A man has been given a seven-month suspended jail term after he admitted to hate speech when he commented on Facebook that Nationalist MP Karol Aquilina and his brother Robert, president of Republika, deserved to be “hanged”. 

Martin Galea, 56, from Gżira, admitted to writing the comment beneath a post on the Facebook page of news page TVM. He apologised for his actions. 

In the news post, TVM reported how Sandro Farrugia had been fined €400 and conditionally discharged for two years after he admitted to writing on Facebook that the brothers deserved “a good beating once and for all”.

Commenting on the post, Galea wrote: “That’s why he was convicted? They deserve to be hanged.” The comment was followed by a smiley face with a teardrop.

Police inspector Joseph Busuttil, prosecuting, said he had received a report by the Aquilina brothers. This had led to the arraignment of Galea who apologised for his actions during his police statement. Busuttil said he had to still go ahead and prosecute since his actions were against the law. Galea was charged with the misuse of electronic equipment to incite hatred last October.

During the submissions on punishment, following Galea’s admission, his defence lawyer Ezekiel Psaila said his client had been using “colloquial language”.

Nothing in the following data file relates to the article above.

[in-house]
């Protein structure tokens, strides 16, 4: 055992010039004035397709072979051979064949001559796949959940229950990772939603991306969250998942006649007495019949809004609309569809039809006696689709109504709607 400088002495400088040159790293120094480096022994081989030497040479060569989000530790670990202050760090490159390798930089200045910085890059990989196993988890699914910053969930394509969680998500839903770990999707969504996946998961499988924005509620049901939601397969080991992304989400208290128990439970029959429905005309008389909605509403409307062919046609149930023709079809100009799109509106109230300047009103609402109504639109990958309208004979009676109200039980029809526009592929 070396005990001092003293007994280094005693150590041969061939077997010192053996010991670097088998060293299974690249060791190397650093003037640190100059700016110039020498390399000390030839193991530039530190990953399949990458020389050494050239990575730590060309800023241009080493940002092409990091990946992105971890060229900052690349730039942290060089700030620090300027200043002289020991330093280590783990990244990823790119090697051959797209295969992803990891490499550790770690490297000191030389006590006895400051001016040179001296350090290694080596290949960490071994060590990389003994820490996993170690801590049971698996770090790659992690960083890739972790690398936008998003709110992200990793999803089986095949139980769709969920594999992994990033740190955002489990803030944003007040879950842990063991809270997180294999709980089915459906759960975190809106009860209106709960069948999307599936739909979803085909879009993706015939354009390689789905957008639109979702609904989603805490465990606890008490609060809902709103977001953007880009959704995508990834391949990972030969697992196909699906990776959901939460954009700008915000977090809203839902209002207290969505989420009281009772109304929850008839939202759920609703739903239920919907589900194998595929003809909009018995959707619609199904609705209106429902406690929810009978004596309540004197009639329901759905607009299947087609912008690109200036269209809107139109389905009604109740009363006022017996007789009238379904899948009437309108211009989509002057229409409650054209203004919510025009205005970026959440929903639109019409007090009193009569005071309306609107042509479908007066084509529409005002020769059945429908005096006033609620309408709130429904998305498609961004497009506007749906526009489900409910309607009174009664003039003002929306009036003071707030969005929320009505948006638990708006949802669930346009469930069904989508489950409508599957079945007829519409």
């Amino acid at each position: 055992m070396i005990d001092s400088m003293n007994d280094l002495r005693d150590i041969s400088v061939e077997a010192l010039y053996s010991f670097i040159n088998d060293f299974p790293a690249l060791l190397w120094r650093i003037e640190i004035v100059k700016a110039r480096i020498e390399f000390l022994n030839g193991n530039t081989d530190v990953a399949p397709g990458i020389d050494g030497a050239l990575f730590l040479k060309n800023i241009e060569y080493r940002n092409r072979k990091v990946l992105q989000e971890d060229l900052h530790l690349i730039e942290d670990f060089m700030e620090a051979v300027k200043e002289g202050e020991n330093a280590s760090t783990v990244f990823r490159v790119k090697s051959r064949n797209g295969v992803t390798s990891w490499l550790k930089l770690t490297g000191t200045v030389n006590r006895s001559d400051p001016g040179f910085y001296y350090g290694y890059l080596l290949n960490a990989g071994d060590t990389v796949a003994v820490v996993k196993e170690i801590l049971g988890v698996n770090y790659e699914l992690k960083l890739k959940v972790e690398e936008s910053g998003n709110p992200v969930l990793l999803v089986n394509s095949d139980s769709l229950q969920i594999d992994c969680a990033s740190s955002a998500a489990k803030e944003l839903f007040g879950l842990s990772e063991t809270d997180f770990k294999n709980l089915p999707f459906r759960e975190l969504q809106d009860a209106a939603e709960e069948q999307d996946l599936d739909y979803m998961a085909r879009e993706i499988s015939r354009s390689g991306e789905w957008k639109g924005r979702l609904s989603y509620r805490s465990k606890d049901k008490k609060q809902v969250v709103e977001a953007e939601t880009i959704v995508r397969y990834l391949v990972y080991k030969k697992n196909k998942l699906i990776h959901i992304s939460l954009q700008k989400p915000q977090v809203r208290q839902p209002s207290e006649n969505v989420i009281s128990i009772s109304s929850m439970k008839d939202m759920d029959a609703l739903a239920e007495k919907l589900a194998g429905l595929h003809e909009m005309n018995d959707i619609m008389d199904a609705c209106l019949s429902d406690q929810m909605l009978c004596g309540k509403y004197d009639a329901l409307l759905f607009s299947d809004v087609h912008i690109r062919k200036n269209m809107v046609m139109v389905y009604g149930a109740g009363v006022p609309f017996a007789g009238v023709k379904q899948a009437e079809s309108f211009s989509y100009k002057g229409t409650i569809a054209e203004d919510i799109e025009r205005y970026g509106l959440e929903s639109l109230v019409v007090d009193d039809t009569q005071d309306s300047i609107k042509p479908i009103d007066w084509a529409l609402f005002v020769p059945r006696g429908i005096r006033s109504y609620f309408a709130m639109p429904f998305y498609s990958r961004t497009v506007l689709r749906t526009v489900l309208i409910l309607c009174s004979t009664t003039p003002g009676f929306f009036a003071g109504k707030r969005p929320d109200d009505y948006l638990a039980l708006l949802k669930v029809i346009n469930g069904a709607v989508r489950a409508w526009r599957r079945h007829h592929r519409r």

He had not even read the news story he was commenting about and made a mistake by making that comment, he said adding: “He should not be turned into a sacrificial lamb… I want justice, not victims". 

Lawyer Therese Comodini Cachia stressed that Galea’s language should not be trivialised. She added that the prosecution was asking for a just punishment within the legal parameters, in line with past case law.

“No one is asking for victims - we are not,” she stressed.

Following the guilty plea, the brothers expressed a wish to have their say but the inspector and the defence agreed there was no need as there was an admission.

Robert Aquilina then told the inspector that he would inform the Police Commissioner about this as he wanted to give the context.  The inspector took offence and informed the magistrate that he was being “threatened”.

The magistrate then asked the prosecution and the defence to approach the bench as she urged both parties to calm down. 

Magistrate Claire Stafrace Zammit said this was basic education and about Maltese people being respectful towards one another. 

“When will we start speaking constructively on social media?” she asked, adding that while it was OK to criticise constructively, firing such comments was not right.

She added that the courts were often targeted by this sort of criticism which sometimes was justified and other times not.

On handing down judgment, she bound Galea not to harass the Aquilina brothers for a year against a €500 fine in default. The seven-month jail term is suspended for 18 months. 

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